Captain Gaveston sat in his cabin, slumped forward in his chair, his bloodshot eyes fixed on the chart spread across the stained and scarred table. His right hand was planted on a rune inscribed skull, his left on crystal globe, the interior swirling with a purple cloud. His greying black locks fell to his shoulders, and his eyes had the wide manic stare of the fanatic. He couldn’t remember the last time he slept or the last time he’d set foot on land that wasn’t surrounded by water.

Artwork created using Wombo.

The cabin door crashed open and First Mate Ningle lurched into the cabin, dragging the wreck of his leg behind him.

“Captain, we’ve nearly caught them.”

He slurred his words, the result of the right side of his face being a melted ruin, the eye clouded over and unseeing. His left leg was nothing more than bone and a few dangling scraps of sinew. How long ago had he died? How long since Gaveston had bound his departing soul to the remains of his corpse? He felt like if he could remember he could solve the puzzle to his own continued existence. Ningle had been the first he had dragged back beyond the Black Veil. He had not been the last.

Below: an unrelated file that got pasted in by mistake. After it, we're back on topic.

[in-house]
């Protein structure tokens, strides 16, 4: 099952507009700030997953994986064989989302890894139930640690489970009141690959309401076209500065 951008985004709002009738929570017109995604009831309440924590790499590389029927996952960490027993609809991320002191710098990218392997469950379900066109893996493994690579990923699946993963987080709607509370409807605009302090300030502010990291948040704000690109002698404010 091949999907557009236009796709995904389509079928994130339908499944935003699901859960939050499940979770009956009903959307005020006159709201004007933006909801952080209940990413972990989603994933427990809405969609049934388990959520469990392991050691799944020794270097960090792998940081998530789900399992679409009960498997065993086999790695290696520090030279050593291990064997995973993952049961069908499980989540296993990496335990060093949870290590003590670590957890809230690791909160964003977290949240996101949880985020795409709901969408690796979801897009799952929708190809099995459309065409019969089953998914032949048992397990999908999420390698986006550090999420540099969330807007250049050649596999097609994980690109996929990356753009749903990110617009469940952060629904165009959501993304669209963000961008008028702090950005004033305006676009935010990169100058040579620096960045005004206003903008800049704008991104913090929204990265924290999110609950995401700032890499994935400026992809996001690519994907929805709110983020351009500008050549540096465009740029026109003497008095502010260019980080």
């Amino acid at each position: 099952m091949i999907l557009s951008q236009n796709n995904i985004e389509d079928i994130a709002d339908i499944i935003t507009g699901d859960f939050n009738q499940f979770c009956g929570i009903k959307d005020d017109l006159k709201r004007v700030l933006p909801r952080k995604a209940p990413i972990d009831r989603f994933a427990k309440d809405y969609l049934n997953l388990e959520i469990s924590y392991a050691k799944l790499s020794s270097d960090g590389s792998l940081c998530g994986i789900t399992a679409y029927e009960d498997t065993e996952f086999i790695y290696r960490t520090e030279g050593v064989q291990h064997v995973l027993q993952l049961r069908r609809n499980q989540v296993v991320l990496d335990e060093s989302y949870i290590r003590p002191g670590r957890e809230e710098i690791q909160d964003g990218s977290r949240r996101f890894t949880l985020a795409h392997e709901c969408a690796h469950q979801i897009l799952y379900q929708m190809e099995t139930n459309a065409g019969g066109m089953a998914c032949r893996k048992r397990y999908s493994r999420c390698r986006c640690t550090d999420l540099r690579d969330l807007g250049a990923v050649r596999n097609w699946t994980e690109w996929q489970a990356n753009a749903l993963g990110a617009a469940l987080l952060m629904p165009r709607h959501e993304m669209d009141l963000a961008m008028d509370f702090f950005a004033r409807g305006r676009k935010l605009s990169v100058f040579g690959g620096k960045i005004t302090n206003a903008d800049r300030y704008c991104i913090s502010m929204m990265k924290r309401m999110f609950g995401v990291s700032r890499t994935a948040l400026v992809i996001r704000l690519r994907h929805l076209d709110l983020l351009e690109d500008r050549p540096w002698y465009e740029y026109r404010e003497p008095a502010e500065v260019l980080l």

“Caught who, Ningle?”

Ningle dragged one ragged finger against his cheek. A bit of rotting flesh hit the floor with a wet slap. “Our… prey, Captain. The one you set us on the trail of.”

“Did I?” Gaveston stared down at the chart, stared at the small ships moving across it, the storm bank approaching from the east. If they put all the sails out, if they had a bit of luck, they’d catch their pursuers as the storm hit. Gaveston frowned. Something about that should bother him more than it did, a memory gnawing away like a mouse in the hardtack. “Yes. I did.” He felt a pull, like a steady hand on the rudder of his soul.